It’s spring break and Stink joins Sophie of the Elves at Shakespeare Camp. Webster is in Mexico for spring break and with the promise of learning swordplay and Shakespeare type insults (Maggot pie!), Stink is convinced that being a Shakespeare Sprite will be fun. Except Sophie of the Elves neglects to mention two important points about camp:

  1. Stink will be the only boy at camp 😳
  2. One particular girl, Riley Rottenberger, will also be there. 🤮

While Riley is sometimes a friend and sometimes an enemy, she’s certainly annoying Stink in this book as she spends most of the camp trying to smooch, follow and otherwise harass him. Usually I find Riley an amusing annoyance in Stink stories but in this one there was no amusement, only annoyance.

Call me oversensitive if you like but if this was a book aimed at teens Riley’s behaviour would be in sexual harassment territory so I’m not so sure I liked it being made a joke of in this book. I pondered this while reading and I still enjoyed the book but this behaviour didn’t sit right with me.

I hadn’t realised the impact of the interplay between the three main characters until this book where Webster is absent. While it was still entertaining I did miss the banter between Stink, Webster and Sophie of the Elves. Without Webster there to add his personality to the mix some of the charm of my favourite Stink books, like Stink and the Midnight Zombie Walk and Stink and the Shark Sleepover, was missing.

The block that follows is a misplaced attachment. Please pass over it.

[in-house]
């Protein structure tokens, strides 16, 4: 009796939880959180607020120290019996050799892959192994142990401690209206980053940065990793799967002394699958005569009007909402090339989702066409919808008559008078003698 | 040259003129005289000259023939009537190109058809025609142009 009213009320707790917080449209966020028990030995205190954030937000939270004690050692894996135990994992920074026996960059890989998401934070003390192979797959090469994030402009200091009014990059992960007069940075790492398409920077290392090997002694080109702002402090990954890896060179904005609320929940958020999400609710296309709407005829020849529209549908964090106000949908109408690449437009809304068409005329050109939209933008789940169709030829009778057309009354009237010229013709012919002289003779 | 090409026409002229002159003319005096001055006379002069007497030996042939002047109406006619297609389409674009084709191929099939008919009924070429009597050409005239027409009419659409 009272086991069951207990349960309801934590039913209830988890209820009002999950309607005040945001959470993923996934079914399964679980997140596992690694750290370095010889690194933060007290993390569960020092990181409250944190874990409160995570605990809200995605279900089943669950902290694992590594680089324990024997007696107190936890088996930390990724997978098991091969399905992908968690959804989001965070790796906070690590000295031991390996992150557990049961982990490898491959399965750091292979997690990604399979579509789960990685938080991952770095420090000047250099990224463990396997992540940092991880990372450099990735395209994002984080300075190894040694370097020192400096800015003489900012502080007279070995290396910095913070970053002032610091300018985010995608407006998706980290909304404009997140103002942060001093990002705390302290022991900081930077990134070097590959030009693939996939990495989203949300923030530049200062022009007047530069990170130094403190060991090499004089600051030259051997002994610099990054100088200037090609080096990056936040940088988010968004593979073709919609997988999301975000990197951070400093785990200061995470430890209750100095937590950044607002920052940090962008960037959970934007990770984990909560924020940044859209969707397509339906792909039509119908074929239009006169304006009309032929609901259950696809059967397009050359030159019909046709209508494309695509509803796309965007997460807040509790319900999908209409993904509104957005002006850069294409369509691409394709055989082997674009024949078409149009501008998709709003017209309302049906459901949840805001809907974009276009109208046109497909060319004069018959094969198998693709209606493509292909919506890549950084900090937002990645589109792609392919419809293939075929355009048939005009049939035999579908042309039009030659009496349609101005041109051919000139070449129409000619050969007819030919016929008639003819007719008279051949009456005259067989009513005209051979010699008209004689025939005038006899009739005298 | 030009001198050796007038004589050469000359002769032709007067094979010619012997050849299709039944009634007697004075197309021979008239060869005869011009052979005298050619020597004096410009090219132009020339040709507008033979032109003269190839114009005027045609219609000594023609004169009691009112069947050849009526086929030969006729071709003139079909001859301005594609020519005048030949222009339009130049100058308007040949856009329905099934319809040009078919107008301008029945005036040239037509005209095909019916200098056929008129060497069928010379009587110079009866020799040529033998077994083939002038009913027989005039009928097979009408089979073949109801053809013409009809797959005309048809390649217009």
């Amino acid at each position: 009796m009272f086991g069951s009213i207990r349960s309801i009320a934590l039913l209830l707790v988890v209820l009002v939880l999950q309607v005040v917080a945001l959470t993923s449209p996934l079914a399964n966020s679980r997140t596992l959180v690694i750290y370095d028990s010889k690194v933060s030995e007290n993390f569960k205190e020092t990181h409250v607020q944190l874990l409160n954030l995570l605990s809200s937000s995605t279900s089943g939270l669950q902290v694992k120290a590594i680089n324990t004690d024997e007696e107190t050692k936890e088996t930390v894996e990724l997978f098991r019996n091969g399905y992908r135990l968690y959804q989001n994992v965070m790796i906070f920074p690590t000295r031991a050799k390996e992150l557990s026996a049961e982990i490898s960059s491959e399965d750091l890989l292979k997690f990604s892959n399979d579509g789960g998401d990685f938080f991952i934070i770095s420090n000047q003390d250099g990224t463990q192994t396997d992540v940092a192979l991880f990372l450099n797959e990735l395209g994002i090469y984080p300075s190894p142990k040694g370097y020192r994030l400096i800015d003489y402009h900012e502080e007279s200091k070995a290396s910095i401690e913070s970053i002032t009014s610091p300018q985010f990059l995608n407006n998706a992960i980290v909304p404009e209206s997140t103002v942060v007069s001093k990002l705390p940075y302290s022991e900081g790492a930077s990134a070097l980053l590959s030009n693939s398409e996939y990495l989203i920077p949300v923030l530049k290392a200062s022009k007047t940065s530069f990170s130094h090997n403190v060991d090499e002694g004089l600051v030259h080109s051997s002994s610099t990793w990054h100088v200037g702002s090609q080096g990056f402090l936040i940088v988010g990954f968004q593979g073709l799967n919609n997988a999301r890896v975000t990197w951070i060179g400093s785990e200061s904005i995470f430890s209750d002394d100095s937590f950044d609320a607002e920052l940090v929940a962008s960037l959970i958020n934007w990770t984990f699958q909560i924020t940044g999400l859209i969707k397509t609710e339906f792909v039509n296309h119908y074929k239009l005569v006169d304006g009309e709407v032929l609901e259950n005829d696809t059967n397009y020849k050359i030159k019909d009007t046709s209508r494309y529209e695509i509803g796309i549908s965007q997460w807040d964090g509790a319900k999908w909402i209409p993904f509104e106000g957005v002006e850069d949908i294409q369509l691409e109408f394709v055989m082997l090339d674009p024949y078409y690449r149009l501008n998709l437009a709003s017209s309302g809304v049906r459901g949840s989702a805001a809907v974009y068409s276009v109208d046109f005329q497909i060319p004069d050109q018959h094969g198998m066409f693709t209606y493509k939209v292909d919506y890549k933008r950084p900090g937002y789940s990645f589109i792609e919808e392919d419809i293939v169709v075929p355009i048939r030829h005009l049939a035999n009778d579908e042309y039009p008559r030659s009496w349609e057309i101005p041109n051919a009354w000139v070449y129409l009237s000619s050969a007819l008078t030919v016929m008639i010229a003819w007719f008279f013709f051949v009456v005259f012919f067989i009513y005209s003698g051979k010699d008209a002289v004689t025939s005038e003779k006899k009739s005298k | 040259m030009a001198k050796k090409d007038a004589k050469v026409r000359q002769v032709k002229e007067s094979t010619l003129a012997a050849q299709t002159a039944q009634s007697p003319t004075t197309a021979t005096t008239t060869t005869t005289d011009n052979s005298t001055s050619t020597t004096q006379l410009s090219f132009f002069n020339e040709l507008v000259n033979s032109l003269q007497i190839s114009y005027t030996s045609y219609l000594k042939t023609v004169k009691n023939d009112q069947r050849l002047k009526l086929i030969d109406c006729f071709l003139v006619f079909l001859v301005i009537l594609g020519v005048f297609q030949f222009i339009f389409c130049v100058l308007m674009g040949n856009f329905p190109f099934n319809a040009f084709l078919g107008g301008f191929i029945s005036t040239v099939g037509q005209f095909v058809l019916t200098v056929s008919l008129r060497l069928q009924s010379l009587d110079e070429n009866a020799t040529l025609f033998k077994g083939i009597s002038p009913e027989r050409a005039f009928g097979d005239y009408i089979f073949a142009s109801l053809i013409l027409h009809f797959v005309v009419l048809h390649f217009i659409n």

I don’t know how young readers will manage with the thee, thy and thou language along with the rest of the Shakespeare-speak. It’s a good introduction to some of the themes and stories of the Bard but that language can be intimidating when you first come across it.

I would have loved to have known the contents of Riley’s letter, although to be fair I read an ARC sans illustrations and it’s possible the letter’s contents may be shown in one of the illustrations.

I was disappointed I didn’t get to see the illustrations while I was reading but based on having already read most of both the Stink and Judy Moody series I know Peter H. Reynolds will come through in this book too. His illustrations are always spot on in both series, bringing the characters and scenes to life in a humourous way. I will make a point of borrowing this book from my library once it’s released to fill in the pieces that my imagination has missed or gotten wrong.

Thank you so much to NetGalley and Candlewick Press for the opportunity to read this book.

Rating: 3 out of 5.

Once Upon a Blurb

Hie thee to Shakespeare camp with Stink to learn fake sword-fighting, spout silly curses, and prithee try to escape a kiss . . . BLUCK!

It’s spring break, and Stink is faced with a difficult choice: hang out at home with his sister, Judy, or become a Shakespeare Sprite with his friend Sophie of the Elves. Hanged be! When Sophie tells Stink that there will be swordplay and cursing at Shakespeare camp, his choice is made. But wait! How now? The eager young thespian hadn’t counted on Riley Rottenberger being a Sprite, too. And he positively had not counted on being the only boy! Fie upon’t!